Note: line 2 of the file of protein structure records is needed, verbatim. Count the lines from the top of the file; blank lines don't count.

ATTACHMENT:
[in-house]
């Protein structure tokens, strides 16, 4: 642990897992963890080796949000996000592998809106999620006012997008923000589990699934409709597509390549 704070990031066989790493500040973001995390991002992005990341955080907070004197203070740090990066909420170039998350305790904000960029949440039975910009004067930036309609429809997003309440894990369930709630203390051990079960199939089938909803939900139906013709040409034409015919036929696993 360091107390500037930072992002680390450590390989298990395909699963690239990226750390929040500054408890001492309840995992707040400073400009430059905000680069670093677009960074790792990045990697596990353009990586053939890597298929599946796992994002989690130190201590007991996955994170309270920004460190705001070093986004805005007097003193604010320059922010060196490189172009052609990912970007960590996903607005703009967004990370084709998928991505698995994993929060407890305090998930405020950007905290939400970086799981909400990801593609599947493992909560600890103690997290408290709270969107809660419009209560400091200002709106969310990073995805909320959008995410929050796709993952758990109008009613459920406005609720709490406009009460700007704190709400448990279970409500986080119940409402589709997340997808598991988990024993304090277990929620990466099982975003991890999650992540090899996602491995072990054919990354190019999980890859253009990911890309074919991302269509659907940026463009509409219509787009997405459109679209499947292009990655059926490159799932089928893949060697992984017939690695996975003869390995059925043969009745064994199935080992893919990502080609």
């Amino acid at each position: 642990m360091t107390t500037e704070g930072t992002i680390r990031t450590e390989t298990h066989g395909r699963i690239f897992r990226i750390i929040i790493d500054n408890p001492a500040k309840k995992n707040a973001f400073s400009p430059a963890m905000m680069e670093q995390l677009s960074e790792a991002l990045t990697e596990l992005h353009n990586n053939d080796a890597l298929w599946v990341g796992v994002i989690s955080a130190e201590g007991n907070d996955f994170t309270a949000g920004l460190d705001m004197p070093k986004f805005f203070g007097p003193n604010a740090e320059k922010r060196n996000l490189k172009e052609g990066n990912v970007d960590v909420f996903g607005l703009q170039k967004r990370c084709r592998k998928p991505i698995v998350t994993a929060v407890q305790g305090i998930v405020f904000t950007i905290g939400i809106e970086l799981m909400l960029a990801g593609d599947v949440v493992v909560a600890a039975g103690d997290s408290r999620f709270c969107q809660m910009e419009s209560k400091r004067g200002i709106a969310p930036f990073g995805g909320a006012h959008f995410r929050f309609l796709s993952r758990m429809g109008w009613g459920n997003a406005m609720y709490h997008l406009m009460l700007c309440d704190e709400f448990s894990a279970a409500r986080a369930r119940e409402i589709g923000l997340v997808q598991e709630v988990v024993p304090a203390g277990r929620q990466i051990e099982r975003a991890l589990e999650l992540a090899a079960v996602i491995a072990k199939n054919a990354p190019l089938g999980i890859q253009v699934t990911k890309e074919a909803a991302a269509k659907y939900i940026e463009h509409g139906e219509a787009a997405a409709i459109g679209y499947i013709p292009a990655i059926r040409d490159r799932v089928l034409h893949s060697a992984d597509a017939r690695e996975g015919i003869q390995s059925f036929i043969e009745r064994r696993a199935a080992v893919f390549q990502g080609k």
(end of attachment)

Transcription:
């Protein structure tokens, strides 16, 4: 642990897992963890080796949000996000592998809106999620006012997008923000589990699934409709597509390549 704070990031066989790493500040973001995390991002992005990341955080907070004197203070740090990066909420170039998350305790904000960029949440039975910009004067930036309609429809997003309440894990369930709630203390051990079960199939089938909803939900139906013709040409034409015919036929696993 360091107390500037930072992002680390450590390989298990395909699963690239990226750390929040500054408890001492309840995992707040400073400009430059905000680069670093677009960074790792990045990697596990353009990586053939890597298929599946796992994002989690130190201590007991996955994170309270920004460190705001070093986004805005007097003193604010320059922010060196490189172009052609990912970007960590996903607005703009967004990370084709998928991505698995994993929060407890305090998930405020950007905290939400970086799981909400990801593609599947493992909560600890103690997290408290709270969107809660419009209560400091200002709106969310990073995805909320959008995410929050796709993952758990109008009613459920406005609720709490406009009460700007704190709400448990279970409500986080119940409402589709997340997808598991988990024993304090277990929620990466099982975003991890999650992540090899996602491995072990054919990354190019999980890859253009990911890309074919991302269509659907940026463009509409219509787009997405459109679209499947292009990655059926490159799932089928893949060697992984017939690695996975003869390995059925043969009745064994199935080992893919990502080609």